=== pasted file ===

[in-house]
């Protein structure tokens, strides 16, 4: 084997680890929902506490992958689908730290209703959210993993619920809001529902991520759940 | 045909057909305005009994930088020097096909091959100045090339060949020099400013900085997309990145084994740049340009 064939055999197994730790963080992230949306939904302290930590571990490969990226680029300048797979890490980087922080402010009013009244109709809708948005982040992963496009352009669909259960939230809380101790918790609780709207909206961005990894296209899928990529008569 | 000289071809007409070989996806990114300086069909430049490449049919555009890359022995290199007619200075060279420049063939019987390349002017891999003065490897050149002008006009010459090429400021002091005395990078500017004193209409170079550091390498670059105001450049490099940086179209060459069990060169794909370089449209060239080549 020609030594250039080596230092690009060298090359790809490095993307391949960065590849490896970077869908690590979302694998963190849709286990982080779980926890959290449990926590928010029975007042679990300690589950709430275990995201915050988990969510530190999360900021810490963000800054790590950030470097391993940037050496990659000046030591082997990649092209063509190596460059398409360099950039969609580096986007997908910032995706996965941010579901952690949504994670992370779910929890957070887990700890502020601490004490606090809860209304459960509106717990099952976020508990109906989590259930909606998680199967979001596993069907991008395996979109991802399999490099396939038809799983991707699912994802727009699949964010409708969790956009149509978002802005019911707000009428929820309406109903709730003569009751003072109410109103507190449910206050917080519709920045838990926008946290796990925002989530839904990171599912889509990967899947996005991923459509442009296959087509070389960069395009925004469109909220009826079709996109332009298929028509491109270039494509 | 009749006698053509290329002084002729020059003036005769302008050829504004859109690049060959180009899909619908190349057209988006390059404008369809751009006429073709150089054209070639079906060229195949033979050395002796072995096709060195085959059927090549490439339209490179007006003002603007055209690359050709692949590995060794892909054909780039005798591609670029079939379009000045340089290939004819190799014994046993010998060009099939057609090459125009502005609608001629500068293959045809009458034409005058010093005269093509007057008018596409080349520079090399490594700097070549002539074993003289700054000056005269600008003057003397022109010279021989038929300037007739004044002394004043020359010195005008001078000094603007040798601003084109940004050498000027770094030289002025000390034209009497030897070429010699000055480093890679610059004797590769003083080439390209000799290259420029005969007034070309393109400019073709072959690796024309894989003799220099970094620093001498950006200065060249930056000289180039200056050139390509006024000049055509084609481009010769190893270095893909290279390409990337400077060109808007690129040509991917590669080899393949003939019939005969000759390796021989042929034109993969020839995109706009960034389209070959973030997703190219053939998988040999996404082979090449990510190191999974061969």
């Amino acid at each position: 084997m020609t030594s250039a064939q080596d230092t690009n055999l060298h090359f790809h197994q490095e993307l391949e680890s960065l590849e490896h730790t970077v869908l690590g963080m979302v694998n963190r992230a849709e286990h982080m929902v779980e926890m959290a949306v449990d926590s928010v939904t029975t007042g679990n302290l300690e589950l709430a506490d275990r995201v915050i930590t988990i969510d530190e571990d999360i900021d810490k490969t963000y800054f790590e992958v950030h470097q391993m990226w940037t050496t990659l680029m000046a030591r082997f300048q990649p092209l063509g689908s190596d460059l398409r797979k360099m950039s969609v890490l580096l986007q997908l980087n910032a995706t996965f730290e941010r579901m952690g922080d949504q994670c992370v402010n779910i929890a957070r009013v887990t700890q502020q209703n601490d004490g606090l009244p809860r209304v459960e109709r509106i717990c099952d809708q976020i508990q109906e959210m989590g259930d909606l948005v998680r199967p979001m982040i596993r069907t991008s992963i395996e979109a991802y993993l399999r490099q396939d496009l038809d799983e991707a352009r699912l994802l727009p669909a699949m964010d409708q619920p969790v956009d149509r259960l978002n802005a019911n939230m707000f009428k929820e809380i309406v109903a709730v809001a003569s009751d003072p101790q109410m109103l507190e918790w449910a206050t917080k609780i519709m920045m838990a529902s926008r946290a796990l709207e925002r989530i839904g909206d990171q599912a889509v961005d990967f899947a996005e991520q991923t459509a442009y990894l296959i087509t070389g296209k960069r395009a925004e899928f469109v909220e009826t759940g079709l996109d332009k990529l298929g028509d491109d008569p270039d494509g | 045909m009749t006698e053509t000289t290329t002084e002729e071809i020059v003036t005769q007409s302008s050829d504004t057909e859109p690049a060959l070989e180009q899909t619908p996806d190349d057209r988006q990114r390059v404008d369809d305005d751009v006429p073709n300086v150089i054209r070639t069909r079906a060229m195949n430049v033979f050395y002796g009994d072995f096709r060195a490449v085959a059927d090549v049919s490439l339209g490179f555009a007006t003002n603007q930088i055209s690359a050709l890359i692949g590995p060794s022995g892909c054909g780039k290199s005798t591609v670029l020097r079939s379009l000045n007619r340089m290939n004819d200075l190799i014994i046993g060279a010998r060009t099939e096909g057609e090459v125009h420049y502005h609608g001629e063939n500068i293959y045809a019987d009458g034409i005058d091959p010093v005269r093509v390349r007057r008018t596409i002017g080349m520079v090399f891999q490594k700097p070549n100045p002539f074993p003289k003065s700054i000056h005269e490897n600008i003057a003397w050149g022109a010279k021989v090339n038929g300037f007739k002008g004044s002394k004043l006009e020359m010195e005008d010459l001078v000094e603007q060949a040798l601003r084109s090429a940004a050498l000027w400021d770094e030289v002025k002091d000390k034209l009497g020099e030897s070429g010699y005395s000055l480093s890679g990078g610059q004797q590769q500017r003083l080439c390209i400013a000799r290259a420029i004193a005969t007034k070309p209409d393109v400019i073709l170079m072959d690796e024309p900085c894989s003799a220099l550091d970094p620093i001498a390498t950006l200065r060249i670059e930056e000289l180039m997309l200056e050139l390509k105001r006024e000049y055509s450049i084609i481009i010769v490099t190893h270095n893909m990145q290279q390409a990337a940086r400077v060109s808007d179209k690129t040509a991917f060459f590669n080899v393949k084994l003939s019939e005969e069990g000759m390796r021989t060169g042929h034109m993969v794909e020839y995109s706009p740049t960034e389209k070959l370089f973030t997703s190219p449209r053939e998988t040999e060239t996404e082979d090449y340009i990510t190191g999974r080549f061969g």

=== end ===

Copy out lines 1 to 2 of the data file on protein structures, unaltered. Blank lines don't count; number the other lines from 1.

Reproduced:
[in-house]
């Protein structure tokens, strides 16, 4: 084997680890929902506490992958689908730290209703959210993993619920809001529902991520759940 | 045909057909305005009994930088020097096909091959100045090339060949020099400013900085997309990145084994740049340009 064939055999197994730790963080992230949306939904302290930590571990490969990226680029300048797979890490980087922080402010009013009244109709809708948005982040992963496009352009669909259960939230809380101790918790609780709207909206961005990894296209899928990529008569 | 000289071809007409070989996806990114300086069909430049490449049919555009890359022995290199007619200075060279420049063939019987390349002017891999003065490897050149002008006009010459090429400021002091005395990078500017004193209409170079550091390498670059105001450049490099940086179209060459069990060169794909370089449209060239080549 020609030594250039080596230092690009060298090359790809490095993307391949960065590849490896970077869908690590979302694998963190849709286990982080779980926890959290449990926590928010029975007042679990300690589950709430275990995201915050988990969510530190999360900021810490963000800054790590950030470097391993940037050496990659000046030591082997990649092209063509190596460059398409360099950039969609580096986007997908910032995706996965941010579901952690949504994670992370779910929890957070887990700890502020601490004490606090809860209304459960509106717990099952976020508990109906989590259930909606998680199967979001596993069907991008395996979109991802399999490099396939038809799983991707699912994802727009699949964010409708969790956009149509978002802005019911707000009428929820309406109903709730003569009751003072109410109103507190449910206050917080519709920045838990926008946290796990925002989530839904990171599912889509990967899947996005991923459509442009296959087509070389960069395009925004469109909220009826079709996109332009298929028509491109270039494509 | 009749006698053509290329002084002729020059003036005769302008050829504004859109690049060959180009899909619908190349057209988006390059404008369809751009006429073709150089054209070639079906060229195949033979050395002796072995096709060195085959059927090549490439339209490179007006003002603007055209690359050709692949590995060794892909054909780039005798591609670029079939379009000045340089290939004819190799014994046993010998060009099939057609090459125009502005609608001629500068293959045809009458034409005058010093005269093509007057008018596409080349520079090399490594700097070549002539074993003289700054000056005269600008003057003397022109010279021989038929300037007739004044002394004043020359010195005008001078000094603007040798601003084109940004050498000027770094030289002025000390034209009497030897070429010699000055480093890679610059004797590769003083080439390209000799290259420029005969007034070309393109400019073709072959690796024309894989003799220099970094620093001498950006200065060249930056000289180039200056050139390509006024000049055509084609481009010769190893270095893909290279390409990337400077060109808007690129040509991917590669080899393949003939019939005969000759390796021989042929034109993969020839995109706009960034389209070959973030997703190219053939998988040999996404082979090449990510190191999974061969």